Chambers remembers her mother staring at the bus stop near their home every day after Sherri disappeared, hopeful that her daughter would get off the bus.

“It still hurts,” said Chambers, now 65. “We loved her so much. I don’t want to die not knowing what happened.”

For some officers, that same need for an answer plagues them day after day.

Scotland County Sheriff’s Capt. David Newton thinks constantly about what became of Kimberly Thrower, a 16-year-old who vanished while waiting for the school bus in 2004. Every few years, he borrows dogs from a nearby police department to search the woods around the bus stop. And when younger detectives join his unit, he hands them Kimberly’s case file and asks them to start fresh.

“I tell them to start from scratch. Fresh eyes help,” Newton said. “I haven’t and won’t forget about her.”

Dreams of Buddy

Iquilla Degree almost never watches television news. The stories of abused children and slain women haunt her in a way they never did before her daughter disappeared. Instead, she watches fictionalized crime shows that allow her to pretend the violence isn’t real.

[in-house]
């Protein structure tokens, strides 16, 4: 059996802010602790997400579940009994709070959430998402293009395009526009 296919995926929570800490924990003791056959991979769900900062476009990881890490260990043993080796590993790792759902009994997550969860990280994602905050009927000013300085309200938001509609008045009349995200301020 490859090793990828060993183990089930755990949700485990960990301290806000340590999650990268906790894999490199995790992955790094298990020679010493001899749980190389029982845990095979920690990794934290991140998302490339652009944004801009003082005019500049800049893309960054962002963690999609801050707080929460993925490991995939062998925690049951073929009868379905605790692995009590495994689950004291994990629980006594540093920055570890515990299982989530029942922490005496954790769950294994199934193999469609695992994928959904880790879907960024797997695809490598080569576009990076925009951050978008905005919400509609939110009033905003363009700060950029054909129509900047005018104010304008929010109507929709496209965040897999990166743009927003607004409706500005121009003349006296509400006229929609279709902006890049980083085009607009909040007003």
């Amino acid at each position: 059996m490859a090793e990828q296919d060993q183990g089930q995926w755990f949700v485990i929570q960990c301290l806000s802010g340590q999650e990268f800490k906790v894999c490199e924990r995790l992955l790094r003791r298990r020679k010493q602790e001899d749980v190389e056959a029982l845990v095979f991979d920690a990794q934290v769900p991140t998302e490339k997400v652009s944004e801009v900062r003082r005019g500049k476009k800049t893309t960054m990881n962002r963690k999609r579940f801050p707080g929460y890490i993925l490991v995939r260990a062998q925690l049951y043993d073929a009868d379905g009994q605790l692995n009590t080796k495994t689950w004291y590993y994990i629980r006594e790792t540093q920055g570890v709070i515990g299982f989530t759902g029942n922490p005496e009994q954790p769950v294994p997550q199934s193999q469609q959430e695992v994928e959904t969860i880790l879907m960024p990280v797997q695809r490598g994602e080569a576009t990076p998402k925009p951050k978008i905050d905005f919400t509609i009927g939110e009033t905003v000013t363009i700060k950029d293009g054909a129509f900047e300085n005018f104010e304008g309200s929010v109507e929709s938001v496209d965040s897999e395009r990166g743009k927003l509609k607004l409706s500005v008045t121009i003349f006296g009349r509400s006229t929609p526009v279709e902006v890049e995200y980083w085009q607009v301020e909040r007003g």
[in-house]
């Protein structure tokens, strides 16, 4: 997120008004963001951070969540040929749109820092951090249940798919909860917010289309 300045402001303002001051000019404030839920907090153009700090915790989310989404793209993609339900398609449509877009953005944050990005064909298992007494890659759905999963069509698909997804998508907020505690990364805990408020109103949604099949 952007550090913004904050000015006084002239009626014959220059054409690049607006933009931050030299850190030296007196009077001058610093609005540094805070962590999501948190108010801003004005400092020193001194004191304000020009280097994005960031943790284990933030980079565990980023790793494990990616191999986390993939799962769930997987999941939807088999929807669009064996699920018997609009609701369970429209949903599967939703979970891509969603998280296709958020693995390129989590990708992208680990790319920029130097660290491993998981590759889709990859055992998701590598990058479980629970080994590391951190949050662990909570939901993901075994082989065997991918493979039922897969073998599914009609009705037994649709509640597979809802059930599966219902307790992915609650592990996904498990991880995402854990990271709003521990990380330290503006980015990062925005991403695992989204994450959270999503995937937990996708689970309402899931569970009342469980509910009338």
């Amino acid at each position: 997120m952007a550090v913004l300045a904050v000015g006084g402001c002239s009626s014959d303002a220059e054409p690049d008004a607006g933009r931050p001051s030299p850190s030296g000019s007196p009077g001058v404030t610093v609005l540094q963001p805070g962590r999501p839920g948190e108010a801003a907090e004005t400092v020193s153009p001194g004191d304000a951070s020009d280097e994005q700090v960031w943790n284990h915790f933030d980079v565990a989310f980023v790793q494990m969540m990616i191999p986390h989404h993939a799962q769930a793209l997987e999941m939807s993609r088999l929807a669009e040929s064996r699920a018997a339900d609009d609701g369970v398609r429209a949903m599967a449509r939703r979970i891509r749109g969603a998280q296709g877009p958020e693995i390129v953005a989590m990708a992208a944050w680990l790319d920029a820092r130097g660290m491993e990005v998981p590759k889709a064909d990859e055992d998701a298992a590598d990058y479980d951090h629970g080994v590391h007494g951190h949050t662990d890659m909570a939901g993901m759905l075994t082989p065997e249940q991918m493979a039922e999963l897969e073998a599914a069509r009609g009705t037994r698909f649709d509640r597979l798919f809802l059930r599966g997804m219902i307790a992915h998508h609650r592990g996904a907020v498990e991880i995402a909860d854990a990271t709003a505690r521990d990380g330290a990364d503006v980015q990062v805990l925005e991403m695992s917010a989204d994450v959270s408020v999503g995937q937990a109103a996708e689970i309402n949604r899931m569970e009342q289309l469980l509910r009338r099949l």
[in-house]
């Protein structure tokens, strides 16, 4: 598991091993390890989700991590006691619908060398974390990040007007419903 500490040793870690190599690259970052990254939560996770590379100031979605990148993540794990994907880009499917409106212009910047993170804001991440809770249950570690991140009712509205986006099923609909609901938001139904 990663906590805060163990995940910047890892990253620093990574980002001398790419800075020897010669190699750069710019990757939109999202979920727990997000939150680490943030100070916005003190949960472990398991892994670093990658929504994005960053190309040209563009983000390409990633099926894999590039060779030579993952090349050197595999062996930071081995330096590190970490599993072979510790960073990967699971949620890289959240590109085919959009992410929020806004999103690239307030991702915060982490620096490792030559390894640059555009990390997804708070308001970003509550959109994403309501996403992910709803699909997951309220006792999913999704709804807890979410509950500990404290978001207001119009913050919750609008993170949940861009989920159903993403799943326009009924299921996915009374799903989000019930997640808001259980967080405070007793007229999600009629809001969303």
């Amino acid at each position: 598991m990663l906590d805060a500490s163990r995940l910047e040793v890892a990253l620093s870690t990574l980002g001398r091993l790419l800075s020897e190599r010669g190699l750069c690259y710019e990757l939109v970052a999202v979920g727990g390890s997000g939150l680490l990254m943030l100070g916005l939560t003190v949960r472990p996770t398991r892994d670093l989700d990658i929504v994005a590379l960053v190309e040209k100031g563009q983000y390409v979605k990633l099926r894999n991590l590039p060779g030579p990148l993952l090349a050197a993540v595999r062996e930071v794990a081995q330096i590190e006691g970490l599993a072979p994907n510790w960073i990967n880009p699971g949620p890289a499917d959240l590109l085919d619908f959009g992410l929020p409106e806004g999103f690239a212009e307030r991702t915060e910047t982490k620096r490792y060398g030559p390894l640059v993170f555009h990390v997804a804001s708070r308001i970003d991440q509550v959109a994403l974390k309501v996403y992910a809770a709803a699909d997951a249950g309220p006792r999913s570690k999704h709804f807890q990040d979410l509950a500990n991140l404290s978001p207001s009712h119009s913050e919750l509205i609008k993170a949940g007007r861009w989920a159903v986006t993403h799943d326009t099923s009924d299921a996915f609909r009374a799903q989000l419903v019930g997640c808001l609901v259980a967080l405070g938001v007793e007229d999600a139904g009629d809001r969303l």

On May 6, Degree watched a rerun of a “Hawaii Five-0” episode about a kidnapping. A television newscaster interrupted the show to say police in Cleveland were investigating a real-life rescue of several kidnapped women.

Degree was transfixed. She said a prayer for the young women, and as broadcasters filled in the details of their disappearance, Degree felt so relieved.

About 220 miles away, Donna Myers also couldn’t look away from the television. Joy washed over her. She imagined how their family members must feel, and she prayed for any healing they would need.

That night, Myers dreamed of Buddy. A happy, busy 4-year-old playing with his toys at her feet, just as he had the day he vanished.

News researcher Brooke Cain and database manager David Raynor contributed.

Locke: 919-829-8927